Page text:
The Pros and Cons of Contingency Agreements
A contingency agreement is an arrangement between a plaintiff and a lawyer, stating that the lawyer will represent the plaintiff without money to pay up front. In these situations, the plaintiff pays the lawyer only if the lawyer wins the case. In the event of a settlement agreement for the plaintiff, the lawyer keeps the percentage of the award agreed upon beforehand.
At first glance, contingency agreements seem like a win-win for the plaintiff: The plaintiff pays nothing out of pocket, and the lawyer works hard to win the case in order to receive a paycheck. However, depending on the circumstances, it may not be the best fee agreement for your case.
One of the biggest draws for contingency agreements is if you lose the case, you don’t pay the attorney for the work done. It’s also a plus because in many cases, the plaintiff can’t afford a lawyer unless the case is won. This also provides an incentive to the attorney to do the best work that they can, otherwise they miss out on payment.
Usually, a contingency agreement comes into play in cases where the plaintiff has been injured and is seeking money damages for the injury. A plaintiff can request many types of damages from the defendant, including:
- Economic damages – lost wages and medical bills.
- Non-economic damages – non-monetary losses, such as pain and suffering.
- Compensatory damages – a combination of economic and non-economic damages.
- Punitive damages – served to punish the defendant for a lack of care of others.
In any of these cases, the plaintiff can qualify for a settlement. After winning a settlement under a contingency fee agreement, the attorney will pay the expenses of the lawsuit.
The main problem with a contingency fee agreement is that it could cost the plaintiff more than standard hourly rates for a lawyer if the case settles quickly. A standard contingency fee can range between 30-40% of the final award. Whether your lawyer works for one week or one year, he or she will get the same amount of your settlement.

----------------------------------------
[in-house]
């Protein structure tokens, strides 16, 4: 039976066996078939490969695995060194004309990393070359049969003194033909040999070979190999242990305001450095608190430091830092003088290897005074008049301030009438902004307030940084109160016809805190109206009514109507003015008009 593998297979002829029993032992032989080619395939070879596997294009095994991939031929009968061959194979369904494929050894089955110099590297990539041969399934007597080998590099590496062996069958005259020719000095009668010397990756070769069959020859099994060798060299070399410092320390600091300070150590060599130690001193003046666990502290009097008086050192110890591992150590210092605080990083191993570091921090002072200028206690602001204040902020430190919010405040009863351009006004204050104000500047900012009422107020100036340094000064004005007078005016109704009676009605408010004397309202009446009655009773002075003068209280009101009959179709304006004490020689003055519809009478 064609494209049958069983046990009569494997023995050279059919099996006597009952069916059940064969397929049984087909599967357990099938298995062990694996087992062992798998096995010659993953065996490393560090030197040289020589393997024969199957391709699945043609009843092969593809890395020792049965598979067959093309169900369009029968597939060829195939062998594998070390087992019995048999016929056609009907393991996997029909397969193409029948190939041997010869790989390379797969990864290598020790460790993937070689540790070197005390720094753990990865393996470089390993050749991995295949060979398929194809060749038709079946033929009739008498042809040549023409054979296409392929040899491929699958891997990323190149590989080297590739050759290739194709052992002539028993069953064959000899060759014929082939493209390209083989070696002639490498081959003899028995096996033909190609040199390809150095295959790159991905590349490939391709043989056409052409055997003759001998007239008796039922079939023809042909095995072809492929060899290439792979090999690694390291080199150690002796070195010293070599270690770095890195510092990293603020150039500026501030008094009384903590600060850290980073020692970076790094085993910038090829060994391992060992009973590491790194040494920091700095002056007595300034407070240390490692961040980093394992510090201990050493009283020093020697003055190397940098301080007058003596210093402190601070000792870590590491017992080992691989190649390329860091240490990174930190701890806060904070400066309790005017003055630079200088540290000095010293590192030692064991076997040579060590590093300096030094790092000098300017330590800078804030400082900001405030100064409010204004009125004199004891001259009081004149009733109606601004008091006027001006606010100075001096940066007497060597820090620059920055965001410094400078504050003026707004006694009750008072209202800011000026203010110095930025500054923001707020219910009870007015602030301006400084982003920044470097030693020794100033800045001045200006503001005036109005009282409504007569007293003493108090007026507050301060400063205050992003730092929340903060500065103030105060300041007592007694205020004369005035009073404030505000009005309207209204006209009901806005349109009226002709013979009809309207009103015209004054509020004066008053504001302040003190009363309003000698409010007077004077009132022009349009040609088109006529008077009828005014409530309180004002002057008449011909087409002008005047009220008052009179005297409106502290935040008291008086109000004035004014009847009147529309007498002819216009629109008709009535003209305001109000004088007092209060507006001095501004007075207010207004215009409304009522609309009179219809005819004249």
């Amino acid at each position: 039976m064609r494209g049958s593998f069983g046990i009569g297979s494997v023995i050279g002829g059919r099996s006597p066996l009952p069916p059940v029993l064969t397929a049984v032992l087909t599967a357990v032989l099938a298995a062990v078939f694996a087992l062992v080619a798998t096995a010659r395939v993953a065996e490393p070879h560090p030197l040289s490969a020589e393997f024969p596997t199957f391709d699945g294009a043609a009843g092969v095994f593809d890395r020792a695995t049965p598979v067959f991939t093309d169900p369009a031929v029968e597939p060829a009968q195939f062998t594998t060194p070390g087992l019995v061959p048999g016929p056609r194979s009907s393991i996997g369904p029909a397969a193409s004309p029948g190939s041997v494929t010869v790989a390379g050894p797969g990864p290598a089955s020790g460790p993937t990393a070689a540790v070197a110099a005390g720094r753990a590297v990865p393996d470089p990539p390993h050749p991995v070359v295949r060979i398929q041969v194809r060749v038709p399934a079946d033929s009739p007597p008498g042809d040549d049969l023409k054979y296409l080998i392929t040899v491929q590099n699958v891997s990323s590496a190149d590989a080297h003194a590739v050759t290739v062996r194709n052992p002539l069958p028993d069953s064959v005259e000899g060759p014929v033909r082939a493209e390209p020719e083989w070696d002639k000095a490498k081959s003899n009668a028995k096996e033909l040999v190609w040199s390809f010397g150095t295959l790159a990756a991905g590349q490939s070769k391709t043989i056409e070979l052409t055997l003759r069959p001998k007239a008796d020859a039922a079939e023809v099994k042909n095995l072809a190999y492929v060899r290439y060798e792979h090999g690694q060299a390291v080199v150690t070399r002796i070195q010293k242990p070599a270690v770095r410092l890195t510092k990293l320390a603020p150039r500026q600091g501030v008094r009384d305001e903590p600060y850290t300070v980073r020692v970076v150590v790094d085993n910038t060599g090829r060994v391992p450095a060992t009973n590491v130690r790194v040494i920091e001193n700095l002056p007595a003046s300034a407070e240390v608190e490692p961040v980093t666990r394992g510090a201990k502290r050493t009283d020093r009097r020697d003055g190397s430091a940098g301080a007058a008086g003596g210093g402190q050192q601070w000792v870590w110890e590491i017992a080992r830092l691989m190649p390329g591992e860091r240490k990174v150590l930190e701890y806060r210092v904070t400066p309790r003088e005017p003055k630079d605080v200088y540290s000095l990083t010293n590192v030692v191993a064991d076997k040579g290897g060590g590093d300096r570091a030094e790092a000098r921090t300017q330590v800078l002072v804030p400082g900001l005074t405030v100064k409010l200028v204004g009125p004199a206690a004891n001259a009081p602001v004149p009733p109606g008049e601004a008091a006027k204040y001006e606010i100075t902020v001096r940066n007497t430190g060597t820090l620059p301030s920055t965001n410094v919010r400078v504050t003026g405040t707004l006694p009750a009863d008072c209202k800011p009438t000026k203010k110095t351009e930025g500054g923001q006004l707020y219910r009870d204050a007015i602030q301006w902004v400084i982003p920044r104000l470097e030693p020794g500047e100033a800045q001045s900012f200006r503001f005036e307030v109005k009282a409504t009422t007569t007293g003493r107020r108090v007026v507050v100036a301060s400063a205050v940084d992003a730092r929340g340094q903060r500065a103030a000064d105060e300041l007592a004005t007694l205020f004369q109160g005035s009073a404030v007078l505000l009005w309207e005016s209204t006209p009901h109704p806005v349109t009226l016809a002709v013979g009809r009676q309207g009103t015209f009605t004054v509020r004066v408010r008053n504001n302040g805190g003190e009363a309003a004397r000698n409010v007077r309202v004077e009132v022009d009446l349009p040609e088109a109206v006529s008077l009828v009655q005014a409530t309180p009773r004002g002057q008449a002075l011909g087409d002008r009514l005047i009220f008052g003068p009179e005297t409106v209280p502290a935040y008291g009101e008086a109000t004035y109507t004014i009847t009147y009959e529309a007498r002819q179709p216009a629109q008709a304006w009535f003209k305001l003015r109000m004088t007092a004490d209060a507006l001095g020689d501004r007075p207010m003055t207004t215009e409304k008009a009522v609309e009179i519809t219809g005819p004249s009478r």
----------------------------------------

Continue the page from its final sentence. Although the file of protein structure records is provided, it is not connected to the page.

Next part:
If you have a “risky” case, a lawyer may negotiate a higher fee. Lawyers who use contingency fees can be very selective about the cases they take and avoid cases that appear to have low odds of winning. They do not have to accept a contingency agreement if they aren’t satisfied with the nature of the case, or if the state has imposed a cap on the amount of damages the plaintiff is able to claim.
Also there may be additional fees associated with your cases, such as filing fees, discovery costs, and service of process fees. Be sure to scrutinize the full agreement to know what costs you are responsible for, on top of the percentage of the overall award at the end.
Furthermore, laws vary state by state when it comes to placing caps on compensation. Here in Massachusetts, there is a damage cap on certain medical malpractice claims of no more than $500,000 in non-economic damages. Our state places an even stricter damage cap on charitable organizations: $20,000. Many hospitals in Massachusetts are legally charitable organizations. This damage cap comes into play often in the courtroom. It’s one of the lowest damage caps in the country and lawmakers have been fighting about repealing it; however, this cap remains for now.
In the event your case qualifies for a damage cap, it’s possible that a lawyer won’t agree to partner on a contingency agreement, since he or she will be limited in what they can earn. However, the right lawyer can challenge damage caps and win you the compensation you deserve.
Your Personal Injury Lawyer
Sweeney Merrigan Law ‘s Boston personal injury lawyers are experienced in injury cases in Massachusetts and can help you fight damage caps in our state. Call us today at (617) 391-9001, or schedule a free consultation to see if we can set up a contingency agreement that works for you.